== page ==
Gov. Andrew Cuomo, before traveling to the White House to meet with President Trump on COVID-19 matters, brought his daily briefing to Buffalo on Tuesday, where he announced the strategy to eventually reopen the economy will be done on a region-by-region basis.
Cuomo appeared at Roswell Park Comprehensive Cancer Center, which is actively conducting coronavirus research during the pandemic. After announcing seven deaths in Erie County, the governor noted that the numbers indicate a downward trend in the York City area, but added that trends would differ among the regions of the state, just as they differ among parts of the nation.
Restarting the state's economy, he said, should also be looked upon by a regional approach.
"The we've been working on the economy in general across the state, where we recognize there's one state but there are regional economies within the state, and we've been working with each individual regional economy, we'll do the same thing on this phase," Cuomo said. "Let's talk about reopening economies in that regional context."
There are ten such regional economic zones in the Empire State Development corporation's model. Lt. Gov. Kathy Hochul, a Buffalo-area native, has been tapped to oversee the Western New York region's COVID case numbers and advise when this region may be ready to safely reopen.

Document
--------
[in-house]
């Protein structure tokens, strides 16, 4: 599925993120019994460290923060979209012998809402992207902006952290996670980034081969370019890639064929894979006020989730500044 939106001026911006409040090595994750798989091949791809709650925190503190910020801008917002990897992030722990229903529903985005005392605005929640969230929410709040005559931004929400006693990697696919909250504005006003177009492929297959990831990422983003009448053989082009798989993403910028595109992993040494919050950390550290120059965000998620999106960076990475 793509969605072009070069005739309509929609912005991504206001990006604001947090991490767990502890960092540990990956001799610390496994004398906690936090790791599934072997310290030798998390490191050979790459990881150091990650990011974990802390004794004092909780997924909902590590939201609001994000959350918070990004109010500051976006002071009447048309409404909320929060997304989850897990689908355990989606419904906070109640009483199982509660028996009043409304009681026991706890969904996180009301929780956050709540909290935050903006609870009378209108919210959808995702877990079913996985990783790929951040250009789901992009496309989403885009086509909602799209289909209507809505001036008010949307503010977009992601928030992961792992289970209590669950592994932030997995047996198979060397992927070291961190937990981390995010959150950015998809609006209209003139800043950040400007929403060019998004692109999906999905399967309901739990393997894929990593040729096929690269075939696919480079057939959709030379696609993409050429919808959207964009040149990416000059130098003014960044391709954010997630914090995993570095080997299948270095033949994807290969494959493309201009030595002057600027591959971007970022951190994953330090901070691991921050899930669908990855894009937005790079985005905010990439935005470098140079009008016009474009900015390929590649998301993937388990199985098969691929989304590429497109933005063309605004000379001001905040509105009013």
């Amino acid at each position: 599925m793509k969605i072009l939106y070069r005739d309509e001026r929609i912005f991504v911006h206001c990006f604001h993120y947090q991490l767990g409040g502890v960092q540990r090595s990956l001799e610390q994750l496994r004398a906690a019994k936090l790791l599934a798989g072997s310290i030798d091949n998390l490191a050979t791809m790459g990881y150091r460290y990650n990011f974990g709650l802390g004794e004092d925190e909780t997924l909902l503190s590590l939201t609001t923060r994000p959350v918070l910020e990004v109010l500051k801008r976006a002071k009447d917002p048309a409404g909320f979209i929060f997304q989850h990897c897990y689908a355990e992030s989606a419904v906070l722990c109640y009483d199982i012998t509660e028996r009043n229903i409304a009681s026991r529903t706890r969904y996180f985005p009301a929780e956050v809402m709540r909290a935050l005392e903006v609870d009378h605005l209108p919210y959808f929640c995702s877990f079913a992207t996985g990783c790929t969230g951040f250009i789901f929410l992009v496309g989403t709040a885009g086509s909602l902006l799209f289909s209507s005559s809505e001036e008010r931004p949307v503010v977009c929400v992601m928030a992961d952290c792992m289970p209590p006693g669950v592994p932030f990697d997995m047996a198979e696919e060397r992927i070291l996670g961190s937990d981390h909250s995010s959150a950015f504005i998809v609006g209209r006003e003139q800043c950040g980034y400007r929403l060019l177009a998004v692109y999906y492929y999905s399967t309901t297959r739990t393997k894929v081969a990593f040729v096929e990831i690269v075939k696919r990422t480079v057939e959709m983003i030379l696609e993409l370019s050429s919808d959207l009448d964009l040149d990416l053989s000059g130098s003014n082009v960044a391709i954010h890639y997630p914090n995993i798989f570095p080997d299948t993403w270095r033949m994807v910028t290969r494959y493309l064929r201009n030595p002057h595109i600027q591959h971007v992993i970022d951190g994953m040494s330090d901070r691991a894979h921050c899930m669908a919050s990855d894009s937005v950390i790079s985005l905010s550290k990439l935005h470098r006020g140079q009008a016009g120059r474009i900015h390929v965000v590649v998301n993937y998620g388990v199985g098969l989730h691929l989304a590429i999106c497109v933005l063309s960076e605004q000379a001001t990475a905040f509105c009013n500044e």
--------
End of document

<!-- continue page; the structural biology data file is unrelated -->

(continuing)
Cuomo identified one other individual asked to oversee a zone. Former Rochester mayor Bob Duffy, who also previously served Cuomo's lieutenant governor, has been asked to serve as the monitor of the Finger Lakes zone, which includes Rochester.
"Depending on that region's curve is how you calculate your strategy," he said.
Among the services being restored in some parts of the state is elective outpatient surgeries. The governor said this would apply to counties where hospital capacity and new COVID-19 infection rates do not pose a threat of a significant surge in cases.
The change takes effect next week but existing restrictions will remain in place for 19 counties, including Erie. Neighboring counties, however, have been deemed ready to resume elective outpatient procedures.
"Today’s announcement that Western New York hospitals can now resume the operation of elective surgeries will help soften the economic blow that the current COVID-19 pandemic has inflicted on these facilities," said State Senator and congressional candidate Robert Ortt, whose district covers Niagara County.
"This is a reasonable decision that takes into consideration both the risk to public health and the economic situations these hospitals find themselves in. If these operations can be conducted without risking the resources needed to combat the current pandemic, then they should be allowed to proceed."